Improving the visual communication of environmental model projections

Hayley J. Bannister, Paul G. Blackwell, Kieran Hyder, Thomas J. Webb

Research output: Contribution to journalArticlepeer-review

4 Citations (Scopus)


Environmental and ecosystem models can help to guide management of changing natural systems by projecting alternative future states under a common set of scenarios. Combining contrasting models into multi-model ensembles (MMEs) can improve the skill and reliability of projections, but associated uncertainty complicates communication of outputs, affecting both the effectiveness of management decisions and, sometimes, public trust in scientific evidence itself. Effective data visualisation can play a key role in accurately communicating such complex outcomes, but we lack an evidence base to enable us to design them to be visually appealing whilst also effectively communicating accurate information. To address this, we conducted a survey to identify the most effective methods for visually communicating the outputs of an ensemble of global climate models. We measured the accuracy, confidence, and ease with which the survey participants were able to interpret 10 visualisations depicting the same set of model outputs in different ways, as well as their preferences. Dot and box plots outperformed all other visualisations, heat maps and radar plots were comparatively ineffective, while our infographic scored highly for visual appeal but lacked information necessary for accurate interpretation. We provide a set of guidelines for visually communicating the outputs of MMEs across a wide range of research areas, aimed at maximising the impact of the visualisations, whilst minimizing the potential for misinterpretations, increasing the societal impact of the models and ensuring they are well-placed to support management in the future.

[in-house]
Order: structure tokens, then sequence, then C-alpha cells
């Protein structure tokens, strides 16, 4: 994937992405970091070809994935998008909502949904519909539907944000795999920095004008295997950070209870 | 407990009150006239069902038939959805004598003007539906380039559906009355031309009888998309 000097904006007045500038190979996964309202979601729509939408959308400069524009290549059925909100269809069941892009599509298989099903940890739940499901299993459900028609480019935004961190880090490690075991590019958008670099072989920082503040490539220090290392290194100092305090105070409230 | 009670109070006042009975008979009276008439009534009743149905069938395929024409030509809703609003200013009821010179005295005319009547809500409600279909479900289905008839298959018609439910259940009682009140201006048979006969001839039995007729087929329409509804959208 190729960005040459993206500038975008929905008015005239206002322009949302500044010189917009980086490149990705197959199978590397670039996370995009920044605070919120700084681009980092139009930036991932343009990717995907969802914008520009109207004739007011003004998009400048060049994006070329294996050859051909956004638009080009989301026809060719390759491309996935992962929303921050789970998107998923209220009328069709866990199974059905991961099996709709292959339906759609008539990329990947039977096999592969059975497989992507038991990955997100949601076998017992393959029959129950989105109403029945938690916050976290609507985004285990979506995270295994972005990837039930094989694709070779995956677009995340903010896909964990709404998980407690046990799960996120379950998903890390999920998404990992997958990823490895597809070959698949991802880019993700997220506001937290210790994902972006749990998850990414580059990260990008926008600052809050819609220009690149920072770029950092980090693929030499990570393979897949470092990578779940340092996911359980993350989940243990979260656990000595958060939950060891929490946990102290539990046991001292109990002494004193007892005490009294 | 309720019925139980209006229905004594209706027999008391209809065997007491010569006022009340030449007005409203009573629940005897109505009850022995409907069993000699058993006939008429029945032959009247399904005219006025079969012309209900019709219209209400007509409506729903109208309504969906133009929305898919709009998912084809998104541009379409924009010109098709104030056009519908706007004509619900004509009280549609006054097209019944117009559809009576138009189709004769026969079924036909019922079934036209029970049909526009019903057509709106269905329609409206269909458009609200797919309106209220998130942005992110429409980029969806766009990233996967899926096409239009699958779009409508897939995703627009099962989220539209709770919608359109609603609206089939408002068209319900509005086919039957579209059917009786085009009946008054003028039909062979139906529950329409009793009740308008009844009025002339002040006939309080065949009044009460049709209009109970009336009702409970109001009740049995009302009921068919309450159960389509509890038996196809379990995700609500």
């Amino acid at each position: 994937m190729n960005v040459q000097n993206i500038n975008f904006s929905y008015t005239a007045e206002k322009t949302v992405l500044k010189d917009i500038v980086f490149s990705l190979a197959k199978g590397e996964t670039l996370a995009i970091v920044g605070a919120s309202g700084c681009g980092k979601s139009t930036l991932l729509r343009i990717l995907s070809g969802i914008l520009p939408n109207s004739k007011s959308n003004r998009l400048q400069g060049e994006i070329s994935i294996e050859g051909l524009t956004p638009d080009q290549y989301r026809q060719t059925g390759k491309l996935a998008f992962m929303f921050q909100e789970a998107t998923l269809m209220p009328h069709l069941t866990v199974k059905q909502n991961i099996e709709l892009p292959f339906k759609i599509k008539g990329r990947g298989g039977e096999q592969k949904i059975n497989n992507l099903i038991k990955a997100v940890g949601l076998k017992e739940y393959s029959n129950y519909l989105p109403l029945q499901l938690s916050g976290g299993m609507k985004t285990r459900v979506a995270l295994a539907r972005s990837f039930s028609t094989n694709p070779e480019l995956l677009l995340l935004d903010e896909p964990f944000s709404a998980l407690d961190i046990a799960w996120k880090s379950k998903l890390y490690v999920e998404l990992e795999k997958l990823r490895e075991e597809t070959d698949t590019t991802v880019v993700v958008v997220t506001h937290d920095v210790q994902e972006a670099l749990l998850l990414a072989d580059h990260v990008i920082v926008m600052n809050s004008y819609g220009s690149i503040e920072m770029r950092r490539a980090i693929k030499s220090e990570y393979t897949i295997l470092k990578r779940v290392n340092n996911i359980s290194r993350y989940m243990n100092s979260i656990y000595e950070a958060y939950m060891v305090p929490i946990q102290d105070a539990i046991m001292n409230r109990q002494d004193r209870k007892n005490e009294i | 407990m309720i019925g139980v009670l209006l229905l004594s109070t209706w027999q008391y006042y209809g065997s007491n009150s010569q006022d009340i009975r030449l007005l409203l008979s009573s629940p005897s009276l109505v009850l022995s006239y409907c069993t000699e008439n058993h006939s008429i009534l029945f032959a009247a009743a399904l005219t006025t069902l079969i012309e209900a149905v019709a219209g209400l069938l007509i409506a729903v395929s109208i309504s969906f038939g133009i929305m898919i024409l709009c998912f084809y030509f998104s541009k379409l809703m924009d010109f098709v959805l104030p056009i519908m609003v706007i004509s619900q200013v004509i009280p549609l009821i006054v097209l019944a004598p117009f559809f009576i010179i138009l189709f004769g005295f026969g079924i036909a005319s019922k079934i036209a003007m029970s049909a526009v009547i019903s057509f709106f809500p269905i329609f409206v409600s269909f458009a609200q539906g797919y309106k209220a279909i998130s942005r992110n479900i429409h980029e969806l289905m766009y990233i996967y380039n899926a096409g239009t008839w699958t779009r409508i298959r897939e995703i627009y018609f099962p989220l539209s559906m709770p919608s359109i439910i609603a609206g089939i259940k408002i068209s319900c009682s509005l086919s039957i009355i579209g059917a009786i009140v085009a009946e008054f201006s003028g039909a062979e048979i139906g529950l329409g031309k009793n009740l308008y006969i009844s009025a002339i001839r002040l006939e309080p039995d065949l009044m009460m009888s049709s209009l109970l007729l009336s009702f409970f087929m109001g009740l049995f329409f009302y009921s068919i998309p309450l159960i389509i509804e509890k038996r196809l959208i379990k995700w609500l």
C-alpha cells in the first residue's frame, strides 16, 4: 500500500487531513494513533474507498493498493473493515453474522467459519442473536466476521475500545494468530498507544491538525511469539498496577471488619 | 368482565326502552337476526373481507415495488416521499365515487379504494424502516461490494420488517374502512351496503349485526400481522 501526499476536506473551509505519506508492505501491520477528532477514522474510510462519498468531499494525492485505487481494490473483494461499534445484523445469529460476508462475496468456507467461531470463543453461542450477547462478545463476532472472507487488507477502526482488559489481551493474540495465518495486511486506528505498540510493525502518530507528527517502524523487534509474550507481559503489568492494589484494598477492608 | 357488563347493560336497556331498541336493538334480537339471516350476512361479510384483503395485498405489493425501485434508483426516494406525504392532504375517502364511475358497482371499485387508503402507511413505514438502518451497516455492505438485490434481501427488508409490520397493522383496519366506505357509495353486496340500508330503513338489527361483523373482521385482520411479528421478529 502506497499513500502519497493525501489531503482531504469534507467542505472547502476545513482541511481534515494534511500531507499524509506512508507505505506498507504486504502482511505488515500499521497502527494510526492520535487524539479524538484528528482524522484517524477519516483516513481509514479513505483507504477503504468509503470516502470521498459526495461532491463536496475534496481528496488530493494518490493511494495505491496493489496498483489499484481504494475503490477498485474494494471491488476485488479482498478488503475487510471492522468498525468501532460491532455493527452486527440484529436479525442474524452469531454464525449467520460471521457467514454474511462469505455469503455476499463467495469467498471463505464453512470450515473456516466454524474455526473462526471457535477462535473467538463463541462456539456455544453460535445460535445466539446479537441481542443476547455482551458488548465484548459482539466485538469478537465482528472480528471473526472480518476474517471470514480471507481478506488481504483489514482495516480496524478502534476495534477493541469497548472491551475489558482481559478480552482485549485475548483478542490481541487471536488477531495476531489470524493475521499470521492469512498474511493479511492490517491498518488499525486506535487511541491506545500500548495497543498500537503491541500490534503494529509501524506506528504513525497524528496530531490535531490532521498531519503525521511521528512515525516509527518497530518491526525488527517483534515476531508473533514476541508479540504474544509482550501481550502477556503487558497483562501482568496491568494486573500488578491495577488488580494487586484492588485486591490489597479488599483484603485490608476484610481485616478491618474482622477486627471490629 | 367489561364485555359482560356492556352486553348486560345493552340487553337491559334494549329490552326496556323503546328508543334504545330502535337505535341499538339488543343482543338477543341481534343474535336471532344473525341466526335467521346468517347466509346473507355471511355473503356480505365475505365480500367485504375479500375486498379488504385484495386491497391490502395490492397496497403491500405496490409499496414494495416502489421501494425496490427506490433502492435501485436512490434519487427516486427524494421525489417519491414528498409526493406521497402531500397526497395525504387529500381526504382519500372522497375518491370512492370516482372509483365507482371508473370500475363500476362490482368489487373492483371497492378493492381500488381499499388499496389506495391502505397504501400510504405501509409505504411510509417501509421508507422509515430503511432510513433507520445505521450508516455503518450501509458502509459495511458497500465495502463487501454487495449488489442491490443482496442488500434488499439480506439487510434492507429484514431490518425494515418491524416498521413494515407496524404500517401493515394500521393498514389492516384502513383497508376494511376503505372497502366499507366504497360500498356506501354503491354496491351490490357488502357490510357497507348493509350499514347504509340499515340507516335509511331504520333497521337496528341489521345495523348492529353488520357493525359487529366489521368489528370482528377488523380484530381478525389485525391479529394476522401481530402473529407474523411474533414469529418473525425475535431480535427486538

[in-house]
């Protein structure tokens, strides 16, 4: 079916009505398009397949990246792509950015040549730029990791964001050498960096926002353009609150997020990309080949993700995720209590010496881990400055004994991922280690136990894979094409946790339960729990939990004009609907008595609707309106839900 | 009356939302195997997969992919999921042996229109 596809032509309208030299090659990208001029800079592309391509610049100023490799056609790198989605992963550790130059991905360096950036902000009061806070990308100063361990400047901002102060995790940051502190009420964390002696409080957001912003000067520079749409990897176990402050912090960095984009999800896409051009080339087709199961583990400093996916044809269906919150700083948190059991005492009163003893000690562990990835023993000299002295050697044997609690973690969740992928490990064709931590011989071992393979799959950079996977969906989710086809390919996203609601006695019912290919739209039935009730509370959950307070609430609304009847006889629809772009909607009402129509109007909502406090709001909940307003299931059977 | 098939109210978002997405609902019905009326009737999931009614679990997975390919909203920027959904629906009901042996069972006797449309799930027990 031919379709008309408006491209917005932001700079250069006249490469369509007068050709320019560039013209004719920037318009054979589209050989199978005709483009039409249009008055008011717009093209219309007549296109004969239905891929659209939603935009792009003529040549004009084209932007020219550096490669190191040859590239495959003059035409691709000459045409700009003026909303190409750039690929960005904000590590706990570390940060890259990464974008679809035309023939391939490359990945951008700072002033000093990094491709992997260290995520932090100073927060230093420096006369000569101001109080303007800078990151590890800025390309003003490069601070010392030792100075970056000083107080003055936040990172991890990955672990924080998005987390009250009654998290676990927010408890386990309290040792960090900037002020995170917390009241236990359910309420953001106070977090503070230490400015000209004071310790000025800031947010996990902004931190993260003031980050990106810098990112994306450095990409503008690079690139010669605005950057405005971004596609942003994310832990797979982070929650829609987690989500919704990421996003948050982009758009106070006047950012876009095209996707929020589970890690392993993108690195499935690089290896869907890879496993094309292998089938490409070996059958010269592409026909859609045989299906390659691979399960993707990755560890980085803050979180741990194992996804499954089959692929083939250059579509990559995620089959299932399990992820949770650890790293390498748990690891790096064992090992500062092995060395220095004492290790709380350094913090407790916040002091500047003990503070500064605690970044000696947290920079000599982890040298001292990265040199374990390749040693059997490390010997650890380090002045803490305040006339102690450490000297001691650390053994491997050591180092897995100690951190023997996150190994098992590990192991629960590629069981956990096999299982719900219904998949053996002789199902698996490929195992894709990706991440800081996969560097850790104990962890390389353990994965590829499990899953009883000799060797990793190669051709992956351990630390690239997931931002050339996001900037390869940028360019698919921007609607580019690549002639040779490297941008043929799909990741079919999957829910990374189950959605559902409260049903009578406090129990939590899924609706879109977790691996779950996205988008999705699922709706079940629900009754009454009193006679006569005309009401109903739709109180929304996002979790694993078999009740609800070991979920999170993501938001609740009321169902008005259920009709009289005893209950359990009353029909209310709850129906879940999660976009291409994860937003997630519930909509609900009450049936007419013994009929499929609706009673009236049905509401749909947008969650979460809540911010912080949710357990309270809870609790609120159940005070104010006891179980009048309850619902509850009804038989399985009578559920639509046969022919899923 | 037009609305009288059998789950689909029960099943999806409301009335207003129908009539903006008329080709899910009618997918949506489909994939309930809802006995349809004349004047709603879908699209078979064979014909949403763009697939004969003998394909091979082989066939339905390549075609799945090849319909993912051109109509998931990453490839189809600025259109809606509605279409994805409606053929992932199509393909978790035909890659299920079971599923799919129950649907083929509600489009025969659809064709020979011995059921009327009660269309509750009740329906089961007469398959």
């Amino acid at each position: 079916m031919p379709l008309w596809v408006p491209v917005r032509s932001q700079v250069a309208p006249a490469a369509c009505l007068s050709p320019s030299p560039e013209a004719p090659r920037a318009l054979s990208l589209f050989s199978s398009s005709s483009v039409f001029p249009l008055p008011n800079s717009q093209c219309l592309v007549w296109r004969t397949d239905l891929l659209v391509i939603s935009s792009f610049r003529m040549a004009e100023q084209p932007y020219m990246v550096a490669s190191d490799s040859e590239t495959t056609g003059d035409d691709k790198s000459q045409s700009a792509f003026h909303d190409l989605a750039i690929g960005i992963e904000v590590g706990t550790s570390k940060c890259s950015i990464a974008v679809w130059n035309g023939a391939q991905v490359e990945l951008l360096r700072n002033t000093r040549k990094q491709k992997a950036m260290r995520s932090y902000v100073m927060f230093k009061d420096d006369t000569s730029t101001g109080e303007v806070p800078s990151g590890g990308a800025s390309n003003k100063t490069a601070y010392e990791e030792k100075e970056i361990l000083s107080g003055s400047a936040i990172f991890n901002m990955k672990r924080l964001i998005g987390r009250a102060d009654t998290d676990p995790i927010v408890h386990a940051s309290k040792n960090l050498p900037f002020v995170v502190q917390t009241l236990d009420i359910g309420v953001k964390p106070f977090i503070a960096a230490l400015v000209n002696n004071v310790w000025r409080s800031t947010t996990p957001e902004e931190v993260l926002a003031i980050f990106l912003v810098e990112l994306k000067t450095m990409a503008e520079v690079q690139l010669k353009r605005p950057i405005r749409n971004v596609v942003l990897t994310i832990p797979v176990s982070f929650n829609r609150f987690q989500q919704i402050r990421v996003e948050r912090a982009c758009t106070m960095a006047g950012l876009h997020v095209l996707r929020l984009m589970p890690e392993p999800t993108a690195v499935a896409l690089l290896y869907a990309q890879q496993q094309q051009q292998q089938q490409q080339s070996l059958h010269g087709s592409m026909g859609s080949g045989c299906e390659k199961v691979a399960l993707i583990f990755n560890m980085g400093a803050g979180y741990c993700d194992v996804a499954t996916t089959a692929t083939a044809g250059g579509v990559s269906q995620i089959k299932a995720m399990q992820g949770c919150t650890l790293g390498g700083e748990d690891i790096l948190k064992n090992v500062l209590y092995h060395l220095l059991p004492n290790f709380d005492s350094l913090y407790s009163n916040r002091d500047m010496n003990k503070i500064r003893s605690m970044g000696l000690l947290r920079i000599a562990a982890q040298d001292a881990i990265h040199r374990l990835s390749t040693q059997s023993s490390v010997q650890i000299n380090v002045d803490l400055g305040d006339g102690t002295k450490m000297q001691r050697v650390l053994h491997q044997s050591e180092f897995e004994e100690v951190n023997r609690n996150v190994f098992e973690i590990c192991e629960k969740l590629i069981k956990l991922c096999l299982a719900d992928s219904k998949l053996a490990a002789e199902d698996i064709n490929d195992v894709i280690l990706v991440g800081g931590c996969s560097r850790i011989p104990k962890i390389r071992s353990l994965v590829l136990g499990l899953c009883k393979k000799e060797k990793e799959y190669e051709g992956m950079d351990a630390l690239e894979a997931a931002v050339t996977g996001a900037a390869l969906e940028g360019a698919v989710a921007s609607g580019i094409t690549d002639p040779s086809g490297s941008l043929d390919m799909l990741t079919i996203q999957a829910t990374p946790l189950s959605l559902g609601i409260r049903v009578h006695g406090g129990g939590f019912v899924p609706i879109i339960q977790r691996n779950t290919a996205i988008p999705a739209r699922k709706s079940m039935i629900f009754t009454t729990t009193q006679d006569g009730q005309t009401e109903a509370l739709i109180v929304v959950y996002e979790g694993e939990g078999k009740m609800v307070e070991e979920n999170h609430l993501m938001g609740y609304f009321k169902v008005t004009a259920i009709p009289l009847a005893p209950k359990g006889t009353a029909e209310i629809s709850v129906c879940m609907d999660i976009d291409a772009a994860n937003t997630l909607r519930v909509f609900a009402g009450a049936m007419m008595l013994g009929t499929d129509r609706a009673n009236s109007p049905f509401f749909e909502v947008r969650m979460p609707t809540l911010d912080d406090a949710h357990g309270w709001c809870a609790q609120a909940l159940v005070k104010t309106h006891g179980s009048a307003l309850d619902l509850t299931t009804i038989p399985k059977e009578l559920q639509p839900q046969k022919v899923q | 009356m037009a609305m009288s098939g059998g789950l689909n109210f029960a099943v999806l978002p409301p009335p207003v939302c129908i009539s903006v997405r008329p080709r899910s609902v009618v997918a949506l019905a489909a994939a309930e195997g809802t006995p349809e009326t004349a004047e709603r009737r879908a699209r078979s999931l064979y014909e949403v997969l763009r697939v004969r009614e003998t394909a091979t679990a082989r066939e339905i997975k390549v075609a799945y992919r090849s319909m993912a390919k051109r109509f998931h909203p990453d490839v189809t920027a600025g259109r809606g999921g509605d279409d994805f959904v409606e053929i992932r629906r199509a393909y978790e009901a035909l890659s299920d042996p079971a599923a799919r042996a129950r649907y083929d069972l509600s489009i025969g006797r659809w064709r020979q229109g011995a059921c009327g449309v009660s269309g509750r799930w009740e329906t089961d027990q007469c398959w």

Original languageEnglish
Article number19157
JournalScientific Reports
Publication statusPublished - 27 Sep 2021

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